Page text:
Congo and Biafra – African tragedies in self-determination
The former Belgian Congo was one of Africa’s first colonies to be torpedoed to independence in 1960. It is an artificial territory, like all sub-Saharan states, with borders shaped in European capitals at the end of the 19th century, writes Prince Michael of Liechtenstein.
It consists of many ethnicities. Kinshasa, the capital of what is now the Democratic Republic of the Congo (DRC), has a history of horrible civil conflicts since independence, with terrible-to-doubtful governments. This includes the present government under President Joseph Kabila and his father Laurent-Desire Kabila before him, who was assassinated in 2001.
Eastern Congo, along with neighbouring Rwanda, was the arena for one of the worst genocides in the 1990s. The United Nations proved ineffective in preventing mass murder.
Rwanda has found its balance and is now one of Africa’s most successful African countries. Eastern Congo is still ravaged by rebel fighters and President Kabila's troops.
The UN has now deployed close to 20,000 soldiers to eastern Congo and has learned from past mistakes. Action against a murdering rebel group was planned together with the regular Congolese army.
President Kabila has now reshuffled his army command, replacing some generals with two former generals with a record of committing atrocities against civilians. He also says he wants to stop foreign interventions in Congolese affairs. This is frustrating the UN’s actions and eastern Congo will remain a murderous battlefield.
The southern area of Katanga declared its own state at Congo's independence and introduced robust governance. It tried to stay out of the bloodthirsty conflict unleashed at the start of Congo's independence and which cost 100,000 lives.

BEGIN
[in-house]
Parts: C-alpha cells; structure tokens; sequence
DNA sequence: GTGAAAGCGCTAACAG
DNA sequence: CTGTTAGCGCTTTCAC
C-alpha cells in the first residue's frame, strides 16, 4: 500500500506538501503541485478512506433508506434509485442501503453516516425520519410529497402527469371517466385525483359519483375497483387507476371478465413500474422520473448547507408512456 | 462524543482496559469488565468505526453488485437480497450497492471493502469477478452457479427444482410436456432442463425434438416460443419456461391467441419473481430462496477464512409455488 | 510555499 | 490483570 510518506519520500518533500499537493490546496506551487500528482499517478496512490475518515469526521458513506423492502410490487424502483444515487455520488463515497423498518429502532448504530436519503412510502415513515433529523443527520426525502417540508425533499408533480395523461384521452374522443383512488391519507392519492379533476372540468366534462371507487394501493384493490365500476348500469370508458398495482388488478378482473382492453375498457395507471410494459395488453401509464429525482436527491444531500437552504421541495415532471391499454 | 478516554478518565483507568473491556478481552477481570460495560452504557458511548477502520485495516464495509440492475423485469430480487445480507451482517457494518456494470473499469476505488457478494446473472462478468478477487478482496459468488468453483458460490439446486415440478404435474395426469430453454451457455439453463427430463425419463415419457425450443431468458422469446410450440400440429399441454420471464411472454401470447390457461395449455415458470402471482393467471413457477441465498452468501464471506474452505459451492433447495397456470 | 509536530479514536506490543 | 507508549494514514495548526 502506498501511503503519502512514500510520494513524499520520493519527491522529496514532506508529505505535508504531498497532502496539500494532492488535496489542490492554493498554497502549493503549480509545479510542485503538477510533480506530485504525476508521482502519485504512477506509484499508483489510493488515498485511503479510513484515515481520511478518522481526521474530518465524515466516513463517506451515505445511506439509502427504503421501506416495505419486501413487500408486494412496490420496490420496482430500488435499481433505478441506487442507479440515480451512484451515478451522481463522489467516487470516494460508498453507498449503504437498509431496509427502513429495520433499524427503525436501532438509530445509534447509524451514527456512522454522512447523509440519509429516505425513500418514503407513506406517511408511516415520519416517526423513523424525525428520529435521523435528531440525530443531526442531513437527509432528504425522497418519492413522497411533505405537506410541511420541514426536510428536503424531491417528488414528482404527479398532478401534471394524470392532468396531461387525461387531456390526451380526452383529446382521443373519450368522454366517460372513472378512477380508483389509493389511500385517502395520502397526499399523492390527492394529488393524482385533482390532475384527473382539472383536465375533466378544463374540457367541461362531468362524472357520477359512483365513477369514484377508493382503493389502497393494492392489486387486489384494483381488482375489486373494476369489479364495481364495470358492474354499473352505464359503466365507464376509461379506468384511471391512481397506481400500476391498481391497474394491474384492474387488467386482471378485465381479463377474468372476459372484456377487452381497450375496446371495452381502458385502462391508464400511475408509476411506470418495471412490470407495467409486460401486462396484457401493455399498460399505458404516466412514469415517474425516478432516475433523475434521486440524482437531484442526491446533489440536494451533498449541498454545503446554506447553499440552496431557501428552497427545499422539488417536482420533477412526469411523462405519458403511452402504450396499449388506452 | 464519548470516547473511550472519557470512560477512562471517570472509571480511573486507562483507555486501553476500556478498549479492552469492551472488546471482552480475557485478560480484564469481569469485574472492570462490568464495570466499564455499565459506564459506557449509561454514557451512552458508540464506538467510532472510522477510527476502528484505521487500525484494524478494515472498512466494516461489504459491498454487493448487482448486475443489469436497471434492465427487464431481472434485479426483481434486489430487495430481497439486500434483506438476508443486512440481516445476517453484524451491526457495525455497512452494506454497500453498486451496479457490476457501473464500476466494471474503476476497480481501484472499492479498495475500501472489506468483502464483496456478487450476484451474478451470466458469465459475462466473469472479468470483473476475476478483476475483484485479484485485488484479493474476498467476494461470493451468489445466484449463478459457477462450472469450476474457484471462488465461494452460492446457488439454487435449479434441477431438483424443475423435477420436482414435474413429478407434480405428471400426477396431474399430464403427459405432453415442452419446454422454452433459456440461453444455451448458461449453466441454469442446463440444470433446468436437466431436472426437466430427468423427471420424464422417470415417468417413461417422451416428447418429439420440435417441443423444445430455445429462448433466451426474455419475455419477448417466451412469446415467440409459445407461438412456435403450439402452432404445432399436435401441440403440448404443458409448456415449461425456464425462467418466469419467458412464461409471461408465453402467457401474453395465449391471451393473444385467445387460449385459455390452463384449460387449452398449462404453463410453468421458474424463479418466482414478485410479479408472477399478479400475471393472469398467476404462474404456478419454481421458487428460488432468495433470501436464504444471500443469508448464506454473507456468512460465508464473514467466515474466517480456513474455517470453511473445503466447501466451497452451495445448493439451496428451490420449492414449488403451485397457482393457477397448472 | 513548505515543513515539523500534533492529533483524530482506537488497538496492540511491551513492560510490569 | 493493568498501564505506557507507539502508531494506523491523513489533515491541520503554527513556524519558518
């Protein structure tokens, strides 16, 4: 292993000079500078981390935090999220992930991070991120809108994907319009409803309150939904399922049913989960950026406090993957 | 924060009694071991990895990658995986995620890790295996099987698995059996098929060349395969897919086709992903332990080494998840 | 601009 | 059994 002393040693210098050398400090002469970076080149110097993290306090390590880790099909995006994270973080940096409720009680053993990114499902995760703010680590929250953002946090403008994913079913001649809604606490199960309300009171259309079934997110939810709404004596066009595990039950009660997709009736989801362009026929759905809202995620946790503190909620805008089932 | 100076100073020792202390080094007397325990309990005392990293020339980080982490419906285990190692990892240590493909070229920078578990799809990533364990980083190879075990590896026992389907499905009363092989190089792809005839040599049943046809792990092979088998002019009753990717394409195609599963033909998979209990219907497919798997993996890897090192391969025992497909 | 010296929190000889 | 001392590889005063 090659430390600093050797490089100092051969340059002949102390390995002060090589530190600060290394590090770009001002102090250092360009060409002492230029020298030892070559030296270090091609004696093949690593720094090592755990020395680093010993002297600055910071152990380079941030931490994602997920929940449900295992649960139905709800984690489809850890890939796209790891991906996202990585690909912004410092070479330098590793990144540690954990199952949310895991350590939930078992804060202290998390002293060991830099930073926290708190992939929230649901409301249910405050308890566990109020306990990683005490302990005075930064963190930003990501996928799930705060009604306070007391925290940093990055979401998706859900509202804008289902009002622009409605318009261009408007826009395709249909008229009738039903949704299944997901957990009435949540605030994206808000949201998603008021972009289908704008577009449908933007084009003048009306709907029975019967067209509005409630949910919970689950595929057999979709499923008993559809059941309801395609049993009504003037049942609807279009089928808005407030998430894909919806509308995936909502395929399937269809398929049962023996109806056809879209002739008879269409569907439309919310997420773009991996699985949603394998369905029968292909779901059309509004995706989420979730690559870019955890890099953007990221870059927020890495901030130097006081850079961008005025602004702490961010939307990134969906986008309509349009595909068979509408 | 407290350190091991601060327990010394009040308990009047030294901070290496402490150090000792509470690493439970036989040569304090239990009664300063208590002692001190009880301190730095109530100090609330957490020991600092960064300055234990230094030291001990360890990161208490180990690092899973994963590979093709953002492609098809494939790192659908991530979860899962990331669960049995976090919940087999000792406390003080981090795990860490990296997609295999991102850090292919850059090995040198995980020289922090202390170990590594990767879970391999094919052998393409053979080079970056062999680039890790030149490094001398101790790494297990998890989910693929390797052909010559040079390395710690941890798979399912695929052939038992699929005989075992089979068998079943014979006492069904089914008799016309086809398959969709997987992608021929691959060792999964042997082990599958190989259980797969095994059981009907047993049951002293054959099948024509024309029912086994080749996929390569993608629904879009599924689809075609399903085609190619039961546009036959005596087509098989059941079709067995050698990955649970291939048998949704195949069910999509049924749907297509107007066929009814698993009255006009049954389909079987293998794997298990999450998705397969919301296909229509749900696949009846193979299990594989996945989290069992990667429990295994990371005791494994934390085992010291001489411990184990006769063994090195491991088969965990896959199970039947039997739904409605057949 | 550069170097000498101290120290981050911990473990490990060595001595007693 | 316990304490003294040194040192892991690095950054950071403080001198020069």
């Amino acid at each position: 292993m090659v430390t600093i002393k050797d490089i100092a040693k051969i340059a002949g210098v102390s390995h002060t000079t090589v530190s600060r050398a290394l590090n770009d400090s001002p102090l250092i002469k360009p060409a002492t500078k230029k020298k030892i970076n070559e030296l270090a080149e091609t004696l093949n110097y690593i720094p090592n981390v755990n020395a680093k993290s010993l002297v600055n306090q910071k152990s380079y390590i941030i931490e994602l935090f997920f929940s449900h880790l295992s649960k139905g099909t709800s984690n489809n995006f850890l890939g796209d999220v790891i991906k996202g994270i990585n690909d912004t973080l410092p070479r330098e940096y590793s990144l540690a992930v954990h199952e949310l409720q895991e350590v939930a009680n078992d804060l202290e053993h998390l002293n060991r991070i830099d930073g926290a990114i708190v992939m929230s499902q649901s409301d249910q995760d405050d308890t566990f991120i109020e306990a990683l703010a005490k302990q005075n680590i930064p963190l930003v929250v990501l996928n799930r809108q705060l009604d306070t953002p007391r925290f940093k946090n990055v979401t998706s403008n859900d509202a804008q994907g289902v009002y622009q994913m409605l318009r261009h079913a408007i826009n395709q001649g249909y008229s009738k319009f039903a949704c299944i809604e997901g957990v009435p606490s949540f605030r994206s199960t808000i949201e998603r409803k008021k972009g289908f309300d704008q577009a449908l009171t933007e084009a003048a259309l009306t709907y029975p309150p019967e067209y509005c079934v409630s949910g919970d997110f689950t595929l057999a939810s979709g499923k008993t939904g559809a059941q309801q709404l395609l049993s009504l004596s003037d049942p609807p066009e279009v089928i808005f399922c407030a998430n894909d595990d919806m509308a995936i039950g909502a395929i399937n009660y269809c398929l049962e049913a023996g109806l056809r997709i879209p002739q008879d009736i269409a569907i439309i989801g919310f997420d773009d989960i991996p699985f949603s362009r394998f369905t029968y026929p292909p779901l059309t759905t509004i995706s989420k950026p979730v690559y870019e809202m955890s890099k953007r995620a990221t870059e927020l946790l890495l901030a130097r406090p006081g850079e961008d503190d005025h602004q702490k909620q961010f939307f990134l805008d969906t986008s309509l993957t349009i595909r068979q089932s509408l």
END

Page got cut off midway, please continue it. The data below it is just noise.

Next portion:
The breakaway was not accepted internationally or by the UN. Peaceful Katanga was invaded by Congolese and UN troops which committed atrocities. Katanga was reinstated into the chaos.
It appears the idea is to introduce ‘robust’ Western-style institutions. But ‘nation building’ in artificial states such as the Congo does not work, although the UN and the international community still adhere strongly to such hypotheses.
Nigeria is a similar case and former President Goodluck Jonathan's government proved completely incapable of fighting Boko Haram terrorists in the north.
The international community made a similar mistake, disallowing breakaways, when it tolerated the murderous war Nigeria's central government waged against the independence of Biafra after Nigeria's own independence in 1960.
Using the positive side of traditional African leaderships, together with the rights of self-determination for ethnicities in a controlled way, would probably deliver better results.
Congo and Nigeria demonstrated through huge death tolls that self-determination will be punished. The non-recognition of independent entities, such as Katanga and Biafra, set terribly negative examples counted in hundreds of thousands of lives. This is not just an African tragedy.